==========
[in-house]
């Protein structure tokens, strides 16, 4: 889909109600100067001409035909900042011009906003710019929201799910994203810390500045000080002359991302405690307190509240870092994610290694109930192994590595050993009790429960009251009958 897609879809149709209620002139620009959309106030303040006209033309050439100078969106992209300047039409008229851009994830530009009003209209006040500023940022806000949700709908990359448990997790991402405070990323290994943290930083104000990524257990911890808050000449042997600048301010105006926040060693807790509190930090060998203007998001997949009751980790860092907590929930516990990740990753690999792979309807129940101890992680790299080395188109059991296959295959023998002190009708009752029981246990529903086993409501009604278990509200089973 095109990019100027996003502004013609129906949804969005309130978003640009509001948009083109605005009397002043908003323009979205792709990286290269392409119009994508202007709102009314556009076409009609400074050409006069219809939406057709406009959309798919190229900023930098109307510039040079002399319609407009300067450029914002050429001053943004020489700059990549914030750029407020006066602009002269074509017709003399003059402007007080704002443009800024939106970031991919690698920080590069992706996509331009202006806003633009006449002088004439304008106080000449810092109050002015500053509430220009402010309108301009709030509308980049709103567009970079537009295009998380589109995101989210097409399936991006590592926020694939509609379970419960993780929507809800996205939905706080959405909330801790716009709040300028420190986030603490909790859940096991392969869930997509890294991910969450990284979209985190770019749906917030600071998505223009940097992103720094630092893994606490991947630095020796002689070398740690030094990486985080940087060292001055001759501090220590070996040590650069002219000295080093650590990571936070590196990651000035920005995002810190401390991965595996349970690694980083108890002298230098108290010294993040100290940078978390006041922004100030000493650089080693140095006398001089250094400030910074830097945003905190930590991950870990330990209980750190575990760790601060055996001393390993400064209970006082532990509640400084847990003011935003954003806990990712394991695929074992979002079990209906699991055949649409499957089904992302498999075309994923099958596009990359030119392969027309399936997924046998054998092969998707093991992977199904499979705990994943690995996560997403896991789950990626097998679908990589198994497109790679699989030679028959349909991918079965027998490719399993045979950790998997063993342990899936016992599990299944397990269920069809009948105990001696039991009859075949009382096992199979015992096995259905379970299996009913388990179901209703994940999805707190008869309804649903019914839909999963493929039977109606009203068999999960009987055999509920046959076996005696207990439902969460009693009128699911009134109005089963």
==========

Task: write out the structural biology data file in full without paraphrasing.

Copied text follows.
[in-house]
């Protein structure tokens, strides 16, 4: 889909109600100067001409035909900042011009906003710019929201799910994203810390500045000080002359991302405690307190509240870092994610290694109930192994590595050993009790429960009251009958 897609879809149709209620002139620009959309106030303040006209033309050439100078969106992209300047039409008229851009994830530009009003209209006040500023940022806000949700709908990359448990997790991402405070990323290994943290930083104000990524257990911890808050000449042997600048301010105006926040060693807790509190930090060998203007998001997949009751980790860092907590929930516990990740990753690999792979309807129940101890992680790299080395188109059991296959295959023998002190009708009752029981246990529903086993409501009604278990509200089973 095109990019100027996003502004013609129906949804969005309130978003640009509001948009083109605005009397002043908003323009979205792709990286290269392409119009994508202007709102009314556009076409009609400074050409006069219809939406057709406009959309798919190229900023930098109307510039040079002399319609407009300067450029914002050429001053943004020489700059990549914030750029407020006066602009002269074509017709003399003059402007007080704002443009800024939106970031991919690698920080590069992706996509331009202006806003633009006449002088004439304008106080000449810092109050002015500053509430220009402010309108301009709030509308980049709103567009970079537009295009998380589109995101989210097409399936991006590592926020694939509609379970419960993780929507809800996205939905706080959405909330801790716009709040300028420190986030603490909790859940096991392969869930997509890294991910969450990284979209985190770019749906917030600071998505223009940097992103720094630092893994606490991947630095020796002689070398740690030094990486985080940087060292001055001759501090220590070996040590650069002219000295080093650590990571936070590196990651000035920005995002810190401390991965595996349970690694980083108890002298230098108290010294993040100290940078978390006041922004100030000493650089080693140095006398001089250094400030910074830097945003905190930590991950870990330990209980750190575990760790601060055996001393390993400064209970006082532990509640400084847990003011935003954003806990990712394991695929074992979002079990209906699991055949649409499957089904992302498999075309994923099958596009990359030119392969027309399936997924046998054998092969998707093991992977199904499979705990994943690995996560997403896991789950990626097998679908990589198994497109790679699989030679028959349909991918079965027998490719399993045979950790998997063993342990899936016992599990299944397990269920069809009948105990001696039991009859075949009382096992199979015992096995259905379970299996009913388990179901209703994940999805707190008869309804649903019914839909999963493929039977109606009203068999999960009987055999509920046959076996005696207990439902969460009693009128699911009134109005089963």